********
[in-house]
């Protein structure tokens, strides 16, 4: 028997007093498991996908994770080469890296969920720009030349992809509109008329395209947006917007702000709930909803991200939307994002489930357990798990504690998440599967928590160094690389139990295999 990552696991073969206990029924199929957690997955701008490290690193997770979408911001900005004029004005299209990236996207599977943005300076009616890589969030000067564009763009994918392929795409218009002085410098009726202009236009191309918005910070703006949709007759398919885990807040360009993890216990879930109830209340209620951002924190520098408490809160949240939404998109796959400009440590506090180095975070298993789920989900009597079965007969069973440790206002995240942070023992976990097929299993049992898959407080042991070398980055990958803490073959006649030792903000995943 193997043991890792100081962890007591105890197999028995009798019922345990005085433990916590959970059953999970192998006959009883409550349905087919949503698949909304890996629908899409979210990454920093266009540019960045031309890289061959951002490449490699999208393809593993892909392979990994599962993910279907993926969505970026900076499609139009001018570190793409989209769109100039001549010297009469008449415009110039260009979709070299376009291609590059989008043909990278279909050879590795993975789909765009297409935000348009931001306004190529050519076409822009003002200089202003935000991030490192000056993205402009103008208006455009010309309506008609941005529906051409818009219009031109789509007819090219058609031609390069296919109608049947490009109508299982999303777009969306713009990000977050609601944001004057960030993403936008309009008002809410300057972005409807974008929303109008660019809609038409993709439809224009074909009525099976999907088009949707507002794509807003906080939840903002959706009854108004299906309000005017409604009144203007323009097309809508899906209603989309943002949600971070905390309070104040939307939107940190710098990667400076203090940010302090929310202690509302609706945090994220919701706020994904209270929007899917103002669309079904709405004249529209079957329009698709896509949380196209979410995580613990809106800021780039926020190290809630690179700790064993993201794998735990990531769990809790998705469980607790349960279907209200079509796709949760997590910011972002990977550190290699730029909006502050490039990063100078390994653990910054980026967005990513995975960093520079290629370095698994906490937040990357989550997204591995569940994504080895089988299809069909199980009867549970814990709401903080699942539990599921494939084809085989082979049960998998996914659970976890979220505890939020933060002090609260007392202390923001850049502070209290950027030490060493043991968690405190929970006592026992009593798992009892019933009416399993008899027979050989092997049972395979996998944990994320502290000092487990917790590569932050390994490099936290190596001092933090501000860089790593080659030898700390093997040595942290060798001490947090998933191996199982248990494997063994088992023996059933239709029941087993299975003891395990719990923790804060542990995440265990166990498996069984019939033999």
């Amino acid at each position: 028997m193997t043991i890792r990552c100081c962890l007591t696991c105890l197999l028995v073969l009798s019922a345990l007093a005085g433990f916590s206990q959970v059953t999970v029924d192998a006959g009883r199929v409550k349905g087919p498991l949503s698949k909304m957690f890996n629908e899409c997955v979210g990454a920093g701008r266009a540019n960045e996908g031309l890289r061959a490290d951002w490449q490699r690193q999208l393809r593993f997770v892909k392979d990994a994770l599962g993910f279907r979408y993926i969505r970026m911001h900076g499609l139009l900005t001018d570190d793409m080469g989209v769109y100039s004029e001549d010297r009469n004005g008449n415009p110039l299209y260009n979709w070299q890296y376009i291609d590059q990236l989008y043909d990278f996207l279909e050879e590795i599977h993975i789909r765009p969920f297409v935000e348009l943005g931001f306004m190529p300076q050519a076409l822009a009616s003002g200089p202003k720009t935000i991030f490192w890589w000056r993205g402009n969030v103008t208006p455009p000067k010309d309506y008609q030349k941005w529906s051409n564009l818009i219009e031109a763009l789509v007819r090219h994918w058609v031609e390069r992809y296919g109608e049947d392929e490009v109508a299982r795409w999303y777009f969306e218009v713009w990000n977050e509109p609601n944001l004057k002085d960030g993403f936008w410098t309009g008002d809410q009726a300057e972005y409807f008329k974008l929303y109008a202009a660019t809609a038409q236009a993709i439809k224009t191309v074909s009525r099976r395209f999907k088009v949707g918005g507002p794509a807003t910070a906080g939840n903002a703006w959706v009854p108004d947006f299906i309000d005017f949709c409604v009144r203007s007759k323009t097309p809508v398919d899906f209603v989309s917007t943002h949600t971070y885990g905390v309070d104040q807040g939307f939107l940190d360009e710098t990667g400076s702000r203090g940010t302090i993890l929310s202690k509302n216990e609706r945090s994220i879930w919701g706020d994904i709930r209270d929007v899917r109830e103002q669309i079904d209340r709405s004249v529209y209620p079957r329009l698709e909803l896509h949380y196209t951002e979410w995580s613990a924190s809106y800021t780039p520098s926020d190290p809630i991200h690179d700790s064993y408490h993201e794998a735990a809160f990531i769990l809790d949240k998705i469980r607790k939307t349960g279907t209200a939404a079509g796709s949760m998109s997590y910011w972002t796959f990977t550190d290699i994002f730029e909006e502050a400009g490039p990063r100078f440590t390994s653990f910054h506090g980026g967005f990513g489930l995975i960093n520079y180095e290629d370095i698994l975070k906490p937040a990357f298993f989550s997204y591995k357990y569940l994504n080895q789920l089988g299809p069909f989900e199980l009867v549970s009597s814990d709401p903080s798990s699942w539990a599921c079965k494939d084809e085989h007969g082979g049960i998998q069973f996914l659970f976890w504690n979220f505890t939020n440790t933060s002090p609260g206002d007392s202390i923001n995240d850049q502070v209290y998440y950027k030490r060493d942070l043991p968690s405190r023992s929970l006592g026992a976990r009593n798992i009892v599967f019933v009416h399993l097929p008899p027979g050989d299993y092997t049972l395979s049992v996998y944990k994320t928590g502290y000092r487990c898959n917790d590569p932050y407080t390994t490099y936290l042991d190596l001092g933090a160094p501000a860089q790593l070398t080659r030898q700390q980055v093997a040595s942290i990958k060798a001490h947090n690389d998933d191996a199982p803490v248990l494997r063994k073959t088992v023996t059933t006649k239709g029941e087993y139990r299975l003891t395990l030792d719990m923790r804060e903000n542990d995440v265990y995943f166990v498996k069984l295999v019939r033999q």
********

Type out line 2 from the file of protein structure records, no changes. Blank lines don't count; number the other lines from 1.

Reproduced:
């Protein structure tokens, strides 16, 4: 028997007093498991996908994770080469890296969920720009030349992809509109008329395209947006917007702000709930909803991200939307994002489930357990798990504690998440599967928590160094690389139990295999 990552696991073969206990029924199929957690997955701008490290690193997770979408911001900005004029004005299209990236996207599977943005300076009616890589969030000067564009763009994918392929795409218009002085410098009726202009236009191309918005910070703006949709007759398919885990807040360009993890216990879930109830209340209620951002924190520098408490809160949240939404998109796959400009440590506090180095975070298993789920989900009597079965007969069973440790206002995240942070023992976990097929299993049992898959407080042991070398980055990958803490073959006649030792903000995943 193997043991890792100081962890007591105890197999028995009798019922345990005085433990916590959970059953999970192998006959009883409550349905087919949503698949909304890996629908899409979210990454920093266009540019960045031309890289061959951002490449490699999208393809593993892909392979990994599962993910279907993926969505970026900076499609139009001018570190793409989209769109100039001549010297009469008449415009110039260009979709070299376009291609590059989008043909990278279909050879590795993975789909765009297409935000348009931001306004190529050519076409822009003002200089202003935000991030490192000056993205402009103008208006455009010309309506008609941005529906051409818009219009031109789509007819090219058609031609390069296919109608049947490009109508299982999303777009969306713009990000977050609601944001004057960030993403936008309009008002809410300057972005409807974008929303109008660019809609038409993709439809224009074909009525099976999907088009949707507002794509807003906080939840903002959706009854108004299906309000005017409604009144203007323009097309809508899906209603989309943002949600971070905390309070104040939307939107940190710098990667400076203090940010302090929310202690509302609706945090994220919701706020994904209270929007899917103002669309079904709405004249529209079957329009698709896509949380196209979410995580613990809106800021780039926020190290809630690179700790064993993201794998735990990531769990809790998705469980607790349960279907209200079509796709949760997590910011972002990977550190290699730029909006502050490039990063100078390994653990910054980026967005990513995975960093520079290629370095698994906490937040990357989550997204591995569940994504080895089988299809069909199980009867549970814990709401903080699942539990599921494939084809085989082979049960998998996914659970976890979220505890939020933060002090609260007392202390923001850049502070209290950027030490060493043991968690405190929970006592026992009593798992009892019933009416399993008899027979050989092997049972395979996998944990994320502290000092487990917790590569932050390994490099936290190596001092933090501000860089790593080659030898700390093997040595942290060798001490947090998933191996199982248990494997063994088992023996059933239709029941087993299975003891395990719990923790804060542990995440265990166990498996069984019939033999």